Osteoporosis Medicines and your Dental Health
Osteoporosis is the thinning of bone density over time. This thinning of bones, especially the hip, spine and wrists, occurs gradually over many years. It is the most common type of bone disease. Osteoporosis affects 10 million Americans and is much more prevalent in women. Researchers estimate that about 1 out of 5 American women over the age of 50 have osteoporosis. The disease causes more than 2 million fractures each year and can cause problems that affect a person’s quality of life.
Many people with low bone density take one of the drugs from a group called bisphosphonates. These medications include, Actonel, Atelvia, Bonefos, Boniva, Didronel, Fosamax, generic alendronate, Skelid, Aredia, Prolia, Reclast, Zometa and others. Study results indicate that these medications help to reduce the number of fractures. It is estimated that osteoporosis treatment could prevent almost 100,000 hip fractures and many fracture related deaths each year.
Some patients who have been treated with certain osteoporosis medications have developed a condition called osteonecrosis of the jaw (ONJ). This is a rare but serious condition that can cause damage to the jawbone. In most cases of ONJ the condition is associated with persons being treated for cancer who have received high doses of osteoporosis medications thru intravenous infusion. In some cases, ONJ has developed in those taking much lower doses of osteoporosis medications.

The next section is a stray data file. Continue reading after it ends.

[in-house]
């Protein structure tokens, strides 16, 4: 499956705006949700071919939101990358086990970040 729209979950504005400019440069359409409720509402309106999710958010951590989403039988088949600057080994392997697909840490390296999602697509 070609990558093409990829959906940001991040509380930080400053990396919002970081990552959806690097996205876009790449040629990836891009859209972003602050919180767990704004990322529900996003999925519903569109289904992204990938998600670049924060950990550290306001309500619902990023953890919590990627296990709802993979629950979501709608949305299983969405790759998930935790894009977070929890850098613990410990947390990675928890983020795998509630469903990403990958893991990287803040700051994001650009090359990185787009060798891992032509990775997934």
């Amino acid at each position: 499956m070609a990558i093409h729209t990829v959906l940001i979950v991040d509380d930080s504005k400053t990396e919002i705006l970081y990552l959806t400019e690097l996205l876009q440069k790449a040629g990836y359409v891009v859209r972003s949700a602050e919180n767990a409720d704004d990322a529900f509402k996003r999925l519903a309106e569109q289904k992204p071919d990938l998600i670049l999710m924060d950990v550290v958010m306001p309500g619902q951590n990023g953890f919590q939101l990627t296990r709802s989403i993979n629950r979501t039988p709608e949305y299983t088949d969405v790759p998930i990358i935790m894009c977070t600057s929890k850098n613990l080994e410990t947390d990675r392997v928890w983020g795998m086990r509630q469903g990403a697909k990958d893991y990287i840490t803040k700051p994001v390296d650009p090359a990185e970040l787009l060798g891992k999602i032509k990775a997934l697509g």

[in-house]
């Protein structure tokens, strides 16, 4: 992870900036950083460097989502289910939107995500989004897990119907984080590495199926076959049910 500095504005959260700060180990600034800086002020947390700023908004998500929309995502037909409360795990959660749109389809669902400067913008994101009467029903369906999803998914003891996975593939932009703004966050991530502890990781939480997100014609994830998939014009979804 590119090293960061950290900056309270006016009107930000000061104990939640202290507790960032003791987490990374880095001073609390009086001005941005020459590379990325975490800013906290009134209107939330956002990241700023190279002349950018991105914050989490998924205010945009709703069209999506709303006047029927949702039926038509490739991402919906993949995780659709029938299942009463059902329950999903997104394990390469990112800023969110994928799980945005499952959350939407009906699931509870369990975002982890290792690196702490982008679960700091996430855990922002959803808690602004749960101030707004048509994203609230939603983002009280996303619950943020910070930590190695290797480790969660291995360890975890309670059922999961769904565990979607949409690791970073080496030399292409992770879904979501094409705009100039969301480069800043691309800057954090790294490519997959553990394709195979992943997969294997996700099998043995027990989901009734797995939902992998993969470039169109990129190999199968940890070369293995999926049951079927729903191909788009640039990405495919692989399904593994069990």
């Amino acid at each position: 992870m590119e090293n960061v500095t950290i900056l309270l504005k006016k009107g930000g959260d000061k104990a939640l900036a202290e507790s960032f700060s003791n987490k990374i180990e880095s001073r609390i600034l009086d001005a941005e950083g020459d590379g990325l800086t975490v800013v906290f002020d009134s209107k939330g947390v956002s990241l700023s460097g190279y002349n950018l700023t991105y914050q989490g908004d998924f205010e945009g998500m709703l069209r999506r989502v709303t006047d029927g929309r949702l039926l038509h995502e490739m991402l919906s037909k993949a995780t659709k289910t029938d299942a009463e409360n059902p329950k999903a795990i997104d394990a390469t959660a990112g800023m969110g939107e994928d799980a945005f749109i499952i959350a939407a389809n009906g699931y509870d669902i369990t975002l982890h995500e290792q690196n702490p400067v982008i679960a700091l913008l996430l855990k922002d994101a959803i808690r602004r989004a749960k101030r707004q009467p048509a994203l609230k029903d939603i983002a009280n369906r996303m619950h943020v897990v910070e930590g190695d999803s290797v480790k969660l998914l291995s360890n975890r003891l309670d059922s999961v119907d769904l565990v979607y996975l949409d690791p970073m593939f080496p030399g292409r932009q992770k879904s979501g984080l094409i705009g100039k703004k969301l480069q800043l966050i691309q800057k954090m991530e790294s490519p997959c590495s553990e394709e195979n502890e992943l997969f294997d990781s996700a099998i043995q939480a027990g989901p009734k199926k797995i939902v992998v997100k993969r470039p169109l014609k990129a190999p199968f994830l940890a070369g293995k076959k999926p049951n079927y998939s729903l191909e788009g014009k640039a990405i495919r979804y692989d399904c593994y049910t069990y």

There is no known prevention for ONJ, however regular dental visits and good oral hygiene may be the best way to reduce your risk. Let your dentist know if you are taking one of the medications for the treatment of osteoporosis. You should not stop taking your medications without speaking to your healthcare provider. The benefits of taking these medications, greatly outweighs the risk of developing ONJ.